Wednesday, February 26

The Sunrise

 I’ll tell you how the sun rose, -
A ribbon at a time.
The steeples swam in amethyst,
The news like squirrels ran.
The hills untied their bonnets,
The bobolinks begun.
Then I said softly to myself,
"That must have been the sun!"

A Day by Emily Dickinson

I must say, we've had more than our fair share of breathtaking sunrises this winter!

I experienced my first sunrise just a few years ago when my son started school.  As a night owl by nature, I rarely, if ever, saw the sunrise.  Sure, I must have seen it.  Perhaps in my college days, stumbling home from a night-long party.  Or maybe on a long, red-eye flight to London, trying to snuggle into a stiff airline seat to catch a few moments of sleep.  But had I ever actually experienced a sunrise in all its splendor?  On that day, when Connor started kindergarten, I rose early, before the sun and, by chance, found myself standing at the kitchen door as the sun was just beginning to rise.  It was still and very dark; the moon was a fine crescent hanging low over the mountains in the west.  Across the sky I watched as ribbons of violet, magenta, orange and amber slowly pushed away the darkness.  It was then that I realized, in sudden horror, what I had been missing.   Funny, but I always imagined that the sunrise would look much like the sunset - pastel hues of pink and orange that slowly fade to grey -  but this was entirely different.  Untamed, raw and powerful.  In that moment I thought, What have I missed all these years?!  Perhaps dawn is the one time when mere humans can catch a small glimpse of the sheer radiance of God. 

These days I have a favourite morning ritual.  I rise before the break of dawn, wrap my warm robe around my shoulders and slide into my slippers.  In the kitchen I put the kettle on for coffee, being very quiet so as not to wake the kids.  This is my time, not to be interrupted.  I pour coffee into my favourite mug with just a splash of cream and stand in the kitchen doorway.  The steam rises from the mug in my hands as I let the warm, gemstone colors of dawn wash over me until, at last, the sun breaks the horizon with such brilliance I have to turn away.  Then I can start my day.

For some reason all this makes me think of Breakfast at Tiffany's.  As Holly Golightly strolls past the windows of Tiffany's at day break.  Doesn't she say something like, nothing very bad could happen to you at Tiffany's.  If I could find a real life place that'd make me feel like Tiffany's then - then I 'd buy some furniture and give the cat a name!  I think I found my real-life Tiffany's, right here in my kitchen.  With the first rays of sunlight illuminating the walls like a jewel box, I find myself thinking nothing very bad can happen here.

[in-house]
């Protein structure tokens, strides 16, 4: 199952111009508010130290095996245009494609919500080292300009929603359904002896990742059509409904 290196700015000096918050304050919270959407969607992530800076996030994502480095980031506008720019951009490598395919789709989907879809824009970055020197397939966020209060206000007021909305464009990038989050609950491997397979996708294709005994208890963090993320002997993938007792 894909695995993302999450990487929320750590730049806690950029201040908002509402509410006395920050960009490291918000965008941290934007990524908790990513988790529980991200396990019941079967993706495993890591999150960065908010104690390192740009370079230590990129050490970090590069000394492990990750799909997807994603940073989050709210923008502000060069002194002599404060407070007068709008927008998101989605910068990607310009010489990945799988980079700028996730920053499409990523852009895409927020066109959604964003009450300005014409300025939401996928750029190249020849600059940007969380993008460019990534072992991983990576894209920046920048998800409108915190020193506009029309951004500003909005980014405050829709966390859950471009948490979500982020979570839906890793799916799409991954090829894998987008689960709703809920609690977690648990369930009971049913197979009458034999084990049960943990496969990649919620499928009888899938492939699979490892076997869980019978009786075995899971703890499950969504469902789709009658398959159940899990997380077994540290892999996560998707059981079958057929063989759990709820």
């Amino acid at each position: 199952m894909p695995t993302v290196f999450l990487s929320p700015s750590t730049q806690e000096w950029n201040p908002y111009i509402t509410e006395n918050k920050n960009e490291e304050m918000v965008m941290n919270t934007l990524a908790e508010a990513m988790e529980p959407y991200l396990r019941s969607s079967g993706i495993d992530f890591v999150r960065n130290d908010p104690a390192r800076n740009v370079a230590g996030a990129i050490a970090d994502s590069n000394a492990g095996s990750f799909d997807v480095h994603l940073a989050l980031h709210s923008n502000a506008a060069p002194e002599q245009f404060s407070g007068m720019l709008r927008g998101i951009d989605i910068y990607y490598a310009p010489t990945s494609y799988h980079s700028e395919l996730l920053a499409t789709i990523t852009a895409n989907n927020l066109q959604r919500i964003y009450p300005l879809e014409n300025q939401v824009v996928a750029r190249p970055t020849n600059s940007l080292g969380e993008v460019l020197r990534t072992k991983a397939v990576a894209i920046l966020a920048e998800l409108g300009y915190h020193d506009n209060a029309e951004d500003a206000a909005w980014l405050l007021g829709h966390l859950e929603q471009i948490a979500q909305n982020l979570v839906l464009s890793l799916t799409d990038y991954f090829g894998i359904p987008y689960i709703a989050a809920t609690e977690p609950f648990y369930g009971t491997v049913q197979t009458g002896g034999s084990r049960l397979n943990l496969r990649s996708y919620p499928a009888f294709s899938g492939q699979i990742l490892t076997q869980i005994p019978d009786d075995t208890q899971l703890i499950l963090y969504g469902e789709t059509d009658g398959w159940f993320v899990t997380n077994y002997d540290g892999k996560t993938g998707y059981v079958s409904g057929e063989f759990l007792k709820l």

On the weekends I tend to sleep in and miss my sacred time with the sun.  That's where these muffins come in.  They remind me of the sunrise, and I often make them on lazy weekend mornings.  Sunny and bright, and easy as Sunday morning, they're inspired by my mother's favourite cake, a poppy seed pound cake with lemon glaze.  I serve them with the very best European style salted butter, whisked with honey until light and fluffy.

Lemon Poppy Seed Muffins with Lemon-Honey Glaze and Whipped Honey Butter

6 Tablespoons unsalted butter, softened
2/3 cup sugar
the zest of one lemon
2 cups flour
1 Tablespoon baking powder
1 Tablespoon poppy seeds
1/2 tsp salt 
1 cup milk
2 eggs
1 tsp vanilla

2 tsp lemon juice
2 tsp honey
1 tsp water
1/3 cup powdered sugar

Preheat your oven to 400 F (200 C).  Line a 12 cup muffin pan with paper liners and spray with nonstick spray.

In a large bowl, cream the butter and sugar until light and fluffy.  Whisk together the flour, baking powder, poppy seeds, and salt.  Mix together the milk, eggs and vanilla.  Beat half of the flour mixture into the butter, followed by half of the milk mixture.  Add the remaining flour and the remaining milk, beating well after each addition.  Spoon the batter into the muffin pan and bake 15 - 17 minutes.

While the muffins bake, prepare the glaze by mixing the lemon juice, honey, water and icing sugar until smooth.

When the muffins are done poke a few holes in the tops with a toothpick.  Spread the glaze evenly over the muffins and allow to cool.  I serve these with whipped honey butter.

Whipped Honey Butter
Use the highest quality butter you can find.

4 Tbsp salted European style butter, room temperature
2 tsp honey

Place the honey and butter in a bowl.  Whip with a hand mixer using the whisk attachment until fluffy.  (If the butter seems too soft place it in the fridge for a minute.)

Looking for more muffin recipes?  Try these.



  1. This recipe is just what is needed to combat the grips of the long cold winter. Will have to venture out for lemons in order to make these. Thanks for sharing ! Susan from Northern Alberta

    1. Hi Susan! I can only imagine how cold you must be in Northern Alberta! I hope the muffins brighten your winter! And here's to an early spring! :) Thanks for visiting! -Rebecca